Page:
Demystifying Spring Cloud Stream producers with Apache Kafka partitions

Engineering | Soby Chacko | February 03, 2021 | ...

In this blog, we are taking a deeper look at writing a Spring Cloud Stream producer with Apache Kafka and how it handles native partitions in Kafka.

Spring Cloud Stream has a middleware agnostic concept of partitions. Whenever possible, Spring Cloud Stream leverages the native partitioning capabilities of the middleware if it has such capabilities as in the case of Apache Kafka. This blog looks at how a Spring Cloud Stream developer handles partitions when writing a producer application that publishes data to Kafka. In a subsequent article, we will look at how consumers handle partitions in a Kafka based Spring Cloud Stream application.

Partitions are the basic unit of scaling and parallelism in Apache Kafka. Using the right partitioning strategies allows your application to handle terabytes of data at scale with minimal latency. A Kafka producer can write to different partitions in parallel, which generally means that it can achieve higher levels of throughput. While partitioning has these obvious upsides, there are other various considerations one needs to carefully make. Within a partition itself, throughput may be further limited by factors such as batching size, compression algorithms used, type of acknowledgments, replication factor, etc. Further, having more partitions means more open file handles (because partitions map to a directory on the broker and each log segment within a partition needs an index file and a data file). There are plenty of resources available on the web on how to come up with the right number of partitions for a Kafka application, which you may want to get familiar with before deploying your Kafka based enterprise producer application.

Spring Cloud Stream Provisioner for Kafka binder

Spring Cloud Stream Kafka binder has a topic provisioner that handles the various application-level topic requirements. Among other things, creating and modifying the number of partitions is something that the provisioner is capable of doing. The Provisioner itself is not doing these operations but calls the right admin APIs from the Kafka cluster.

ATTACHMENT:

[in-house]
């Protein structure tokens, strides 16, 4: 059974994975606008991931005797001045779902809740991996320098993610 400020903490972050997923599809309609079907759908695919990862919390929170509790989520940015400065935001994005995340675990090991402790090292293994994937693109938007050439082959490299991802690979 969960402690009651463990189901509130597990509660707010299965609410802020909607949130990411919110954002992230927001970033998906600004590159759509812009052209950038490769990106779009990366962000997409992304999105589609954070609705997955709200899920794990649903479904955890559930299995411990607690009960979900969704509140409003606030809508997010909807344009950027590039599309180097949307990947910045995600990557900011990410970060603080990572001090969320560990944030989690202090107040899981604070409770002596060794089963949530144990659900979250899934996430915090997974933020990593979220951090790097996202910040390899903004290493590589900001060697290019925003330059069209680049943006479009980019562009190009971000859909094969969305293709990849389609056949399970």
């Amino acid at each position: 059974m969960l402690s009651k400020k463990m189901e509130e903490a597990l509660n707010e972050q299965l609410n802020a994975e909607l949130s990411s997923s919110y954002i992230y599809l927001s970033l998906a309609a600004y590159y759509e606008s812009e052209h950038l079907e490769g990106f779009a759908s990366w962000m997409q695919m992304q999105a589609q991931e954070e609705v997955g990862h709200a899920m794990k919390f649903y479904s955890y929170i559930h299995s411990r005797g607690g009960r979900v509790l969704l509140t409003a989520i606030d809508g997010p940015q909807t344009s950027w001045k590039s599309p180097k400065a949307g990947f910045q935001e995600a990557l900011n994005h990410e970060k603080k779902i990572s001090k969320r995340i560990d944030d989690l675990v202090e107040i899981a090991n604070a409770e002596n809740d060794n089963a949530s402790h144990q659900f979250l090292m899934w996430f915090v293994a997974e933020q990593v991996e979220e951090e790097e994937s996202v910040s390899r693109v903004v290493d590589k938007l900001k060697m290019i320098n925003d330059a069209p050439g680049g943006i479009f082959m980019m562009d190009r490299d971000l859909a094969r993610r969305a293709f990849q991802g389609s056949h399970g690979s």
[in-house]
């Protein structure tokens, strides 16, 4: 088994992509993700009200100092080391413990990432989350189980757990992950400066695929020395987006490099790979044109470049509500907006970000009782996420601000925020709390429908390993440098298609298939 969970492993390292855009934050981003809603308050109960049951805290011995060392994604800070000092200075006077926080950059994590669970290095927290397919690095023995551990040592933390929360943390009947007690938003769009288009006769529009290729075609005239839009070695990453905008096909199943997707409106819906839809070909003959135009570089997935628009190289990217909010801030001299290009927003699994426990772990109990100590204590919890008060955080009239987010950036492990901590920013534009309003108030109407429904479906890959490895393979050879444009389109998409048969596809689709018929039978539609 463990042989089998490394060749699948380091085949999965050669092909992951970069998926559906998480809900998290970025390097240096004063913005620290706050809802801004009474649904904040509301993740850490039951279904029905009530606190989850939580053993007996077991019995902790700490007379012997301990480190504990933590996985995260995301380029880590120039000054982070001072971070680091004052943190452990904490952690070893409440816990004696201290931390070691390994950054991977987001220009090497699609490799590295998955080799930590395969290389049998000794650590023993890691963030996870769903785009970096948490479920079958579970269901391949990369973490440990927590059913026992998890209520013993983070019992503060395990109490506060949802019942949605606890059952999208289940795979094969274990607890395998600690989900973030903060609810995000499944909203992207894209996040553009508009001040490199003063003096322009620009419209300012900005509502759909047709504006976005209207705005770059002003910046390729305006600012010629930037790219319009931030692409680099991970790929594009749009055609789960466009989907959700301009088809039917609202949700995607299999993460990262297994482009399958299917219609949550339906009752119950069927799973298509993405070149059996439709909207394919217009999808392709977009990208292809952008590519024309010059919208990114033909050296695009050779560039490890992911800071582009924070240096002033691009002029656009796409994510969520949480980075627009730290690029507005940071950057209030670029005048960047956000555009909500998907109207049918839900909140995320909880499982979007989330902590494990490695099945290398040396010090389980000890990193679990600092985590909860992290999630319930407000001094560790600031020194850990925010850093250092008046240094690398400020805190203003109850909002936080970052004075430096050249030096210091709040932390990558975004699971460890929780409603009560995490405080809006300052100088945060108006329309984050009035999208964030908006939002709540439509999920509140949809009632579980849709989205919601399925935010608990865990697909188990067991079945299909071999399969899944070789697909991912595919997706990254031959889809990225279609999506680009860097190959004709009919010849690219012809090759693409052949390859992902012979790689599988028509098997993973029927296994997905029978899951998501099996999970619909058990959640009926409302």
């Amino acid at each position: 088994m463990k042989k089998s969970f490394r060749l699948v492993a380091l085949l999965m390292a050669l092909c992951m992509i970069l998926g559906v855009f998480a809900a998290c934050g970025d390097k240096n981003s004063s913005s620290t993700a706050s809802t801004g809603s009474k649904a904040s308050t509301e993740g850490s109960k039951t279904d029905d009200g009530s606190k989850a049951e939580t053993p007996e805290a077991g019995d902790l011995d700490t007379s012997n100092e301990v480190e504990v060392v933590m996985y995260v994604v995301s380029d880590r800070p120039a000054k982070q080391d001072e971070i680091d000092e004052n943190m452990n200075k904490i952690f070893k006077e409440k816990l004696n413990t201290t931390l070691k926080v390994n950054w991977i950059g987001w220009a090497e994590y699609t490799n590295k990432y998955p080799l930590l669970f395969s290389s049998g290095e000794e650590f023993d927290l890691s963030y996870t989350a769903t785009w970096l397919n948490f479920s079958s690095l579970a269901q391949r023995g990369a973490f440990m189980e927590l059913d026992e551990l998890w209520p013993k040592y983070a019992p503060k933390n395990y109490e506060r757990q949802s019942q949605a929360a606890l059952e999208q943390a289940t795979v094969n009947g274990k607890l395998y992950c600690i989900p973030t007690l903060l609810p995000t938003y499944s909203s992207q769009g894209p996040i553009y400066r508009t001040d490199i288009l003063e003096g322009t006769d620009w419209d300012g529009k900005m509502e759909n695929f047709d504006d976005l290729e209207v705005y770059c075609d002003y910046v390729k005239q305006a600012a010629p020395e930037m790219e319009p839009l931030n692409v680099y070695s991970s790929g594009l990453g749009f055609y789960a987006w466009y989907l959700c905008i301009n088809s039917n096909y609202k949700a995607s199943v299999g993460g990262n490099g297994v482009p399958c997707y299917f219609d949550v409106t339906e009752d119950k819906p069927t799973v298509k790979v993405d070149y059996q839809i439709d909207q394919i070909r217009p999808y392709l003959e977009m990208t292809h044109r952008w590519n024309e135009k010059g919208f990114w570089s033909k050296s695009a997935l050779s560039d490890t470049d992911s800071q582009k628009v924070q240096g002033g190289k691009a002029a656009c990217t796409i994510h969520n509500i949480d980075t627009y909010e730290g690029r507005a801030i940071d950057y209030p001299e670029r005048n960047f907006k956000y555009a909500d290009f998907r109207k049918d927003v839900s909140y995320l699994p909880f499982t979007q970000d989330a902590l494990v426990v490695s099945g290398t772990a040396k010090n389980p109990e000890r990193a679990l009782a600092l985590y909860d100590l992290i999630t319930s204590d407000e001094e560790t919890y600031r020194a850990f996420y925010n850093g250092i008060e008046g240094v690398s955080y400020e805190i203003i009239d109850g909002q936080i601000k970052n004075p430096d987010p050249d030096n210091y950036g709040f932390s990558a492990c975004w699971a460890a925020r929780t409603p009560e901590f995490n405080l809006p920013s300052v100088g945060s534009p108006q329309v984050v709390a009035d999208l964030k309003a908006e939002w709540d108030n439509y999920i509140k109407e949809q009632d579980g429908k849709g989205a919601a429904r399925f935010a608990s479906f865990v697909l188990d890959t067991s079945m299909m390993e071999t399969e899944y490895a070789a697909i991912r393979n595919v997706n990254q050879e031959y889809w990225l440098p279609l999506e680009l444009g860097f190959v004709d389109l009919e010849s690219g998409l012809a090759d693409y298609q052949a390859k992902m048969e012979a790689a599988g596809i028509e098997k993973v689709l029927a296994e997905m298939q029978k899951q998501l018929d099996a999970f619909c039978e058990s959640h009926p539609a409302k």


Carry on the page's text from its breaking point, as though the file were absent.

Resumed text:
There are two scenarios that deal with topic creation that could come up with when writing a Spring Cloud Stream Kafka application in general. Most enterprises lock down access to the Kafka cluster and only an admin can make such operational changes as creating a topic, adding partitions, etc. In this scenario, the applications cannot directly create or modify topics. The other scenario is that the enterprise is pretty relaxed when it comes to giving access to the Kafka cluster in that the applications are free to create or modify the topics. Let’s consider a few of these things further.

Scenario 1: Application has full admin privileges on the Kafka Cluster

In this scenario, the application has full admin access to the Kafka cluster. You are writing a Spring Cloud Stream producer that publishes messages to a Kafka topic. For the sake of our discussion, let’s assume that this topic is non-existent and your application will create it. You also want to make sure that the topic is provisioned with a certain number of partitions.

There are a couple of ways to tell Spring Cloud Stream, how many partitions you want the topic to be provisioned with. Each one has pros and cons. Let’s look at them.

  • Use a binder wide property to specify the partition count. Using this, any topic that you create will have the same partition count. If your application is creating multiple topics and they all want the same number of partitions, this is an ideal way to create partitions. The disadvantage of this approach is that this is non-configurable per-binding unless overridden. The property you use at the binder level is the following.

  • Another option is to have the partition count specified at the binding level. Using this approach, you can have multiple topics in the same application configured with different partition counts. The following is the property<binding-name>.producer.partition-count

Given that the previous global property enforces a minimum (it could be larger), the larger of the two will take effect for a specific binding.

  • If neither of the above options is used, then the topic will be created with the number of partitions based on the broker num.partitions property (default: 1).

Scenario 2: Kafka Cluster is locked down and the application is not allowed to perform any admin operations.

In this scenario, your options as an application developer are very limited. Since the Kafka cluster is locked down, the application will not be able to create or change existing topics. If the topic is not created beforehand, your application will throw an exception during startup and fail. In order to avoid this, you have to make sure that the topic is created with the right number of partitions and disable automatic topic provisioning using the binder property ( set to false).

Scenario 3: Application has full admin privileges on the Kafka Cluster and the topic already exists, but you want to increase the partitions next time the application starts.